Let's update <rte-code>AccessibilitySnapshotTests.swift<rte-code> to use the provided width and height:

Lastly, our JavaScript helper function will need an update:

And now we can set the width and height:


Before generating/testing snapshots make sure that global settings such as dark mode and text size have been set to default (or simply use a new Simulator). As of right now, there is no way to specify those settings per snapshot.

Ideally, you want always to run those tests on the same Simulator configuration. If your components depend on the screen size, then you can expect that tests may fail when run on a different configuration.

Important notes on the article

The code in this article is compatible with React Native 0.71, it might not work if you're on a different version.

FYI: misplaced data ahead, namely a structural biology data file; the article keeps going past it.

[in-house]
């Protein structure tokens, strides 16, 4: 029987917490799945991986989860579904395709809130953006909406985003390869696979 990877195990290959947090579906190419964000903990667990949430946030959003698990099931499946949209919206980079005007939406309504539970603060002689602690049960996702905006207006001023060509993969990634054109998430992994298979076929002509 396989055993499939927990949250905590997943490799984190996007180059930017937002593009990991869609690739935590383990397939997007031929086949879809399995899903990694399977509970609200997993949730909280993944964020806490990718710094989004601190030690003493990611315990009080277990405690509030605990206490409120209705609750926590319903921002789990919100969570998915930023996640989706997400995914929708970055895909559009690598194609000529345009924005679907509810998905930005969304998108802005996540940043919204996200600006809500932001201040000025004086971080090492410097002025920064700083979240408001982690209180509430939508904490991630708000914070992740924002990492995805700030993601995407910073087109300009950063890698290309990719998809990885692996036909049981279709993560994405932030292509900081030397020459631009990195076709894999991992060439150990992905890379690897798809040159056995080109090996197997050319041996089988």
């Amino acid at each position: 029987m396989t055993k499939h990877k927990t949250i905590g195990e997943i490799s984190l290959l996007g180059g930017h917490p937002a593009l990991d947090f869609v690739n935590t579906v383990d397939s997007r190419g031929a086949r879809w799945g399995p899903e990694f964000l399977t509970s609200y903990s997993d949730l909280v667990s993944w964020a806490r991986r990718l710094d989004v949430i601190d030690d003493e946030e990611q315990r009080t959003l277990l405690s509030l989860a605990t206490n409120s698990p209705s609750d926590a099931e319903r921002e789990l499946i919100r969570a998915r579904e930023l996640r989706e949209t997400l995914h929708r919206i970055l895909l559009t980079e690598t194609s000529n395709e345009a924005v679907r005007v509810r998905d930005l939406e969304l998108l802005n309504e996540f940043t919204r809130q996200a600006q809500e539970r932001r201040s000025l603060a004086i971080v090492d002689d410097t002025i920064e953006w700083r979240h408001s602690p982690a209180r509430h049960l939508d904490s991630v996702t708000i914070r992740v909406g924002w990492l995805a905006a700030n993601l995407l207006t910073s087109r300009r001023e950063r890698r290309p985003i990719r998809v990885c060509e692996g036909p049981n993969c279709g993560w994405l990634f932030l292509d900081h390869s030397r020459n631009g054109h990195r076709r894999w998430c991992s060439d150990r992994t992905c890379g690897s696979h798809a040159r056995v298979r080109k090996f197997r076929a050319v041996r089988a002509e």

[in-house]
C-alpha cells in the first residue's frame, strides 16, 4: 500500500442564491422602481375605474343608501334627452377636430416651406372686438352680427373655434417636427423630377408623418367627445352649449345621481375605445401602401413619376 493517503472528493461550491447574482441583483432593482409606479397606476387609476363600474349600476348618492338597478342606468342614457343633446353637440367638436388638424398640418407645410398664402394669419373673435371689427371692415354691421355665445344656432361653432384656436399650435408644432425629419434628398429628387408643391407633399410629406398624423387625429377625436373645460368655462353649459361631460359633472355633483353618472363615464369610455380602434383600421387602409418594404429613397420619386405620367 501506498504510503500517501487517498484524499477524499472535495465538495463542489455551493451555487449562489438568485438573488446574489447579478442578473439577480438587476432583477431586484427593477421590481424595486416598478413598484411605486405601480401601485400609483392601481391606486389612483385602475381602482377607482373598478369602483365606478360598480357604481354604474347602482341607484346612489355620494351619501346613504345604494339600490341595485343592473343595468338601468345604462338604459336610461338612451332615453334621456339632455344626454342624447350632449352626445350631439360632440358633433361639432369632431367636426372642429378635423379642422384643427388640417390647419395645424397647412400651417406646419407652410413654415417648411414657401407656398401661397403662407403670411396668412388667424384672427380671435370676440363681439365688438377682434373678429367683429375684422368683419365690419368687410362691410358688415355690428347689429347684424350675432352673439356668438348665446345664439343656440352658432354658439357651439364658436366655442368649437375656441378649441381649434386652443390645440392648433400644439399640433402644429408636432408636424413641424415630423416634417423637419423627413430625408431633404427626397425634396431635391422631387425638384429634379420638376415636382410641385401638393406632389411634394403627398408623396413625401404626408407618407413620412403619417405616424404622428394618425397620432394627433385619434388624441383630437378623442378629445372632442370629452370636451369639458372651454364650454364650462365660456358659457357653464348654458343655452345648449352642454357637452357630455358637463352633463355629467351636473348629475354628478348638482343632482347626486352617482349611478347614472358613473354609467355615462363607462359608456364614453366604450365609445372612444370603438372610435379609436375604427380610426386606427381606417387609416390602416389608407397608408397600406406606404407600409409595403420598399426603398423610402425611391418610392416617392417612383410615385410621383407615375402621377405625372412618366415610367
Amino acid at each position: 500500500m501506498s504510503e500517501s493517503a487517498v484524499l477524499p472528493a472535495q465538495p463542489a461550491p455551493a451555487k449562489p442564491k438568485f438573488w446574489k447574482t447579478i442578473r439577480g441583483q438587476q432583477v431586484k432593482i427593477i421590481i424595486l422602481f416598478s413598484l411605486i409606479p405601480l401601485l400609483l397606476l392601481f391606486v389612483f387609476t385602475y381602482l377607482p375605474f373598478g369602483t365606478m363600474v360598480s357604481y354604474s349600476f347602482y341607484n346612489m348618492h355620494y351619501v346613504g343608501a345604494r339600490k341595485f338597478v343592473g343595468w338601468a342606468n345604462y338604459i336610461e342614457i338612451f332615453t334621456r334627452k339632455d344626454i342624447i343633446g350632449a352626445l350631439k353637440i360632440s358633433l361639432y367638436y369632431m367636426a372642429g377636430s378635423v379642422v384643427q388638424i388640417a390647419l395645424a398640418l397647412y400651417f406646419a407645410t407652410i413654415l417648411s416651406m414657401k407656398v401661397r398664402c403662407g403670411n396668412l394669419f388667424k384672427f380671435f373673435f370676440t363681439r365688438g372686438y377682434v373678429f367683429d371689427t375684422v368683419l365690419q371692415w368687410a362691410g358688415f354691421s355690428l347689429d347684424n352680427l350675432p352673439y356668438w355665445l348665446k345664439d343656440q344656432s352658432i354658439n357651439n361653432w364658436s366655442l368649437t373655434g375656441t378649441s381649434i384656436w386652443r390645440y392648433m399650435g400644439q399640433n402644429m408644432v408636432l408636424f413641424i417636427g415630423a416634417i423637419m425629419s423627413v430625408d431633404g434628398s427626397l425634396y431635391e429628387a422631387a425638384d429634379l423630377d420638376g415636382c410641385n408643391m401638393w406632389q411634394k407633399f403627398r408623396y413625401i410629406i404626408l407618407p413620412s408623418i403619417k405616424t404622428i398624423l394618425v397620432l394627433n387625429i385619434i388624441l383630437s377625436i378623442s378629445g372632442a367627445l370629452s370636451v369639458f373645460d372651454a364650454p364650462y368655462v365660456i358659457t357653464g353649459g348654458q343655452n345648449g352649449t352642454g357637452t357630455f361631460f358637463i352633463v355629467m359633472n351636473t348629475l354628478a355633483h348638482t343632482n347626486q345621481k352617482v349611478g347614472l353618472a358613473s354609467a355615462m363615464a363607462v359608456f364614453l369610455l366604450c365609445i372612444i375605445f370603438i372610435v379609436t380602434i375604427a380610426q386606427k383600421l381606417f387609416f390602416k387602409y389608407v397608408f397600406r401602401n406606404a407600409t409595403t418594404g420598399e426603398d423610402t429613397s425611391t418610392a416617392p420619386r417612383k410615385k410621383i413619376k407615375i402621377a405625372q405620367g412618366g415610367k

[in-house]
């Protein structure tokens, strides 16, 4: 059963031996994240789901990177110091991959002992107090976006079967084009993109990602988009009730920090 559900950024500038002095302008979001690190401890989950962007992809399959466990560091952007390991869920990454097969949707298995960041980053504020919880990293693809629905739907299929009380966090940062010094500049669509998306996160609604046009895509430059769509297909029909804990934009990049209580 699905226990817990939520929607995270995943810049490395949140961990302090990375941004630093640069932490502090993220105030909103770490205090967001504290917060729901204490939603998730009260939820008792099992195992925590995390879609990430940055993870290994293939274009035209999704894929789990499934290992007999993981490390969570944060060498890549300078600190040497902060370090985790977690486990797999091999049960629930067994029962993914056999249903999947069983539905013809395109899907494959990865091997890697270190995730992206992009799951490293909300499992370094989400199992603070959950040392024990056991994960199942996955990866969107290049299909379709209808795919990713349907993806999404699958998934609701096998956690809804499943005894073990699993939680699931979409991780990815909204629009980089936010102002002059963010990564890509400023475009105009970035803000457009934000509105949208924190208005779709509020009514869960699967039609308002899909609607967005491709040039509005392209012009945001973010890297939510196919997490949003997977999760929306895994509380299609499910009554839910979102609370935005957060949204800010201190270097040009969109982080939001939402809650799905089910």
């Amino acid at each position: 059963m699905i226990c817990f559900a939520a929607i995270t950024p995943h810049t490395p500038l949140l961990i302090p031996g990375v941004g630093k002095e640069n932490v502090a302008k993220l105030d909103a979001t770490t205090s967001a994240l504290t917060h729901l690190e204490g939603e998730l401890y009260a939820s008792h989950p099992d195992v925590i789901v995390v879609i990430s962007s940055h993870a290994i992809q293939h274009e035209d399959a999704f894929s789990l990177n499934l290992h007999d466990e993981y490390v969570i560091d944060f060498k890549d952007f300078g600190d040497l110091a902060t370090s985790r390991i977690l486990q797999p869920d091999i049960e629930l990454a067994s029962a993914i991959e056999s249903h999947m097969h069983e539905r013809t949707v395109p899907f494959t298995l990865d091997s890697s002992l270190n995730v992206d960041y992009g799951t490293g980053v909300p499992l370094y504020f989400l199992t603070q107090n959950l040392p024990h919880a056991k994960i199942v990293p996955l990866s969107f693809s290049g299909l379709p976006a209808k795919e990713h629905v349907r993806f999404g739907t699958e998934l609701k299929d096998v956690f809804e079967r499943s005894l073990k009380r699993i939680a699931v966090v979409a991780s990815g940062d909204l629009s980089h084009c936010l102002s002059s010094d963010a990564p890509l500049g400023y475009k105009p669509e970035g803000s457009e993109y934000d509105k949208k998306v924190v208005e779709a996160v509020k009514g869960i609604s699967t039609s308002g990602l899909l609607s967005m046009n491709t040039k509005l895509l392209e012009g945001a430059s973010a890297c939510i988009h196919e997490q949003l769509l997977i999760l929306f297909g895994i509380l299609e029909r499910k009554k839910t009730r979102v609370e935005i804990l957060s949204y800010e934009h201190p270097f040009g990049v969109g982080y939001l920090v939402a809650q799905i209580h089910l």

As I was writing this article, I made a demo repository.


We looked into the process of adding and using AccessibilitySnapshot in our React Native project. We covered how to set up GitHub Actions to run the tests automatically. We also improved the process of writing new tests to be as simple as possible. Now, we are ready to start testing!

The quickest way to get accessibility tests for the majority of your app will be to write 1 test per screen. Follow that with covering dialogs, popups, and menus that require an extra tap to show up. And then try to cover the UI that is displayed only when your components are in some non-default state (e.g. when a text input is displayed only after a checkbox is checked). Good luck!